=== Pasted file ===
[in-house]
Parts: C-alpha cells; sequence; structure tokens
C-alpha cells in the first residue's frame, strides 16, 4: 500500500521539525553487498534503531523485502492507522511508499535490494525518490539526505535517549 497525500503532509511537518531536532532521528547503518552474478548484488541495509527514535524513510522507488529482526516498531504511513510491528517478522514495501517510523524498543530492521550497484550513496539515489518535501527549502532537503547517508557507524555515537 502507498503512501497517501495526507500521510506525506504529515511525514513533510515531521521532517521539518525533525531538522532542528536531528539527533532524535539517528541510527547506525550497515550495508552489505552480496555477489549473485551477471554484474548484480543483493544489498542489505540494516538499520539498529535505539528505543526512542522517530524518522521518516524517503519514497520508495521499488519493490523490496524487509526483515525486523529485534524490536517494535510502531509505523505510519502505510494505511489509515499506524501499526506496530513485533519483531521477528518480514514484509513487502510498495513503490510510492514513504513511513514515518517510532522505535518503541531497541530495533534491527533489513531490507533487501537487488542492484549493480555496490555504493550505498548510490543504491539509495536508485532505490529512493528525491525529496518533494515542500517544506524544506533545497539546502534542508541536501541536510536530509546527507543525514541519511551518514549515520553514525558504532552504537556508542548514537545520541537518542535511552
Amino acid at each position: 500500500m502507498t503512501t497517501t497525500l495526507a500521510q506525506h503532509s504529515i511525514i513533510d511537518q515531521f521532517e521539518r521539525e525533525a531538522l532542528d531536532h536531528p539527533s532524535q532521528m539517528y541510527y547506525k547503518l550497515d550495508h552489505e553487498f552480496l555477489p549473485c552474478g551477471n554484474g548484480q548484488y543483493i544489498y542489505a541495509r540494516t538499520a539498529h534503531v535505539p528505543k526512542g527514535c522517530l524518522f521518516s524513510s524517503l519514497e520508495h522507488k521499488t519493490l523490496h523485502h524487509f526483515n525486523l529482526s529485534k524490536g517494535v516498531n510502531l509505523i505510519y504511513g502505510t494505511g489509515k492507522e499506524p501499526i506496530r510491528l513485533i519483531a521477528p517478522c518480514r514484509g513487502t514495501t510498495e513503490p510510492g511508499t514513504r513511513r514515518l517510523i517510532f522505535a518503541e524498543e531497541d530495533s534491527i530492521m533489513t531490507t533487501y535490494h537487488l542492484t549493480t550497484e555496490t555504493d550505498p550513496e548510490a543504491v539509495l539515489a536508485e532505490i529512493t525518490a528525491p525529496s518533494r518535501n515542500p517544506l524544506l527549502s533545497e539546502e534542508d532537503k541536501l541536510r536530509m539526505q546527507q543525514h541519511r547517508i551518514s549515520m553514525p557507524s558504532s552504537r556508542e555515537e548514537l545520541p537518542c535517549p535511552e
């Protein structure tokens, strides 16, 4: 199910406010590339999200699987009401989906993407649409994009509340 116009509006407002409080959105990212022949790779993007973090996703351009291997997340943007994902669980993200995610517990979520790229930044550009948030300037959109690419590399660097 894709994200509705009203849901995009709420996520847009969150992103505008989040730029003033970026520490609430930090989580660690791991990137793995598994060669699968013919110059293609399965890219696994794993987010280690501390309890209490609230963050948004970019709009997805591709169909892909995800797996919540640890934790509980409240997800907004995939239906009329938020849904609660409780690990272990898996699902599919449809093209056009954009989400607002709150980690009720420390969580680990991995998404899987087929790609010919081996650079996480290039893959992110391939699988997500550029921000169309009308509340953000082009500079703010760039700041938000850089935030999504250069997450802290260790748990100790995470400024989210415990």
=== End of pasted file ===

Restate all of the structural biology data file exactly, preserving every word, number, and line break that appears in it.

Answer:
[in-house]
Parts: C-alpha cells; sequence; structure tokens
C-alpha cells in the first residue's frame, strides 16, 4: 500500500521539525553487498534503531523485502492507522511508499535490494525518490539526505535517549 497525500503532509511537518531536532532521528547503518552474478548484488541495509527514535524513510522507488529482526516498531504511513510491528517478522514495501517510523524498543530492521550497484550513496539515489518535501527549502532537503547517508557507524555515537 502507498503512501497517501495526507500521510506525506504529515511525514513533510515531521521532517521539518525533525531538522532542528536531528539527533532524535539517528541510527547506525550497515550495508552489505552480496555477489549473485551477471554484474548484480543483493544489498542489505540494516538499520539498529535505539528505543526512542522517530524518522521518516524517503519514497520508495521499488519493490523490496524487509526483515525486523529485534524490536517494535510502531509505523505510519502505510494505511489509515499506524501499526506496530513485533519483531521477528518480514514484509513487502510498495513503490510510492514513504513511513514515518517510532522505535518503541531497541530495533534491527533489513531490507533487501537487488542492484549493480555496490555504493550505498548510490543504491539509495536508485532505490529512493528525491525529496518533494515542500517544506524544506533545497539546502534542508541536501541536510536530509546527507543525514541519511551518514549515520553514525558504532552504537556508542548514537545520541537518542535511552
Amino acid at each position: 500500500m502507498t503512501t497517501t497525500l495526507a500521510q506525506h503532509s504529515i511525514i513533510d511537518q515531521f521532517e521539518r521539525e525533525a531538522l532542528d531536532h536531528p539527533s532524535q532521528m539517528y541510527y547506525k547503518l550497515d550495508h552489505e553487498f552480496l555477489p549473485c552474478g551477471n554484474g548484480q548484488y543483493i544489498y542489505a541495509r540494516t538499520a539498529h534503531v535505539p528505543k526512542g527514535c522517530l524518522f521518516s524513510s524517503l519514497e520508495h522507488k521499488t519493490l523490496h523485502h524487509f526483515n525486523l529482526s529485534k524490536g517494535v516498531n510502531l509505523i505510519y504511513g502505510t494505511g489509515k492507522e499506524p501499526i506496530r510491528l513485533i519483531a521477528p517478522c518480514r514484509g513487502t514495501t510498495e513503490p510510492g511508499t514513504r513511513r514515518l517510523i517510532f522505535a518503541e524498543e531497541d530495533s534491527i530492521m533489513t531490507t533487501y535490494h537487488l542492484t549493480t550497484e555496490t555504493d550505498p550513496e548510490a543504491v539509495l539515489a536508485e532505490i529512493t525518490a528525491p525529496s518533494r518535501n515542500p517544506l524544506l527549502s533545497e539546502e534542508d532537503k541536501l541536510r536530509m539526505q546527507q543525514h541519511r547517508i551518514s549515520m553514525p557507524s558504532s552504537r556508542e555515537e548514537l545520541p537518542c535517549p535511552e
């Protein structure tokens, strides 16, 4: 199910406010590339999200699987009401989906993407649409994009509340 116009509006407002409080959105990212022949790779993007973090996703351009291997997340943007994902669980993200995610517990979520790229930044550009948030300037959109690419590399660097 894709994200509705009203849901995009709420996520847009969150992103505008989040730029003033970026520490609430930090989580660690791991990137793995598994060669699968013919110059293609399965890219696994794993987010280690501390309890209490609230963050948004970019709009997805591709169909892909995800797996919540640890934790509980409240997800907004995939239906009329938020849904609660409780690990272990898996699902599919449809093209056009954009989400607002709150980690009720420390969580680990991995998404899987087929790609010919081996650079996480290039893959992110391939699988997500550029921000169309009308509340953000082009500079703010760039700041938000850089935030999504250069997450802290260790748990100790995470400024989210415990």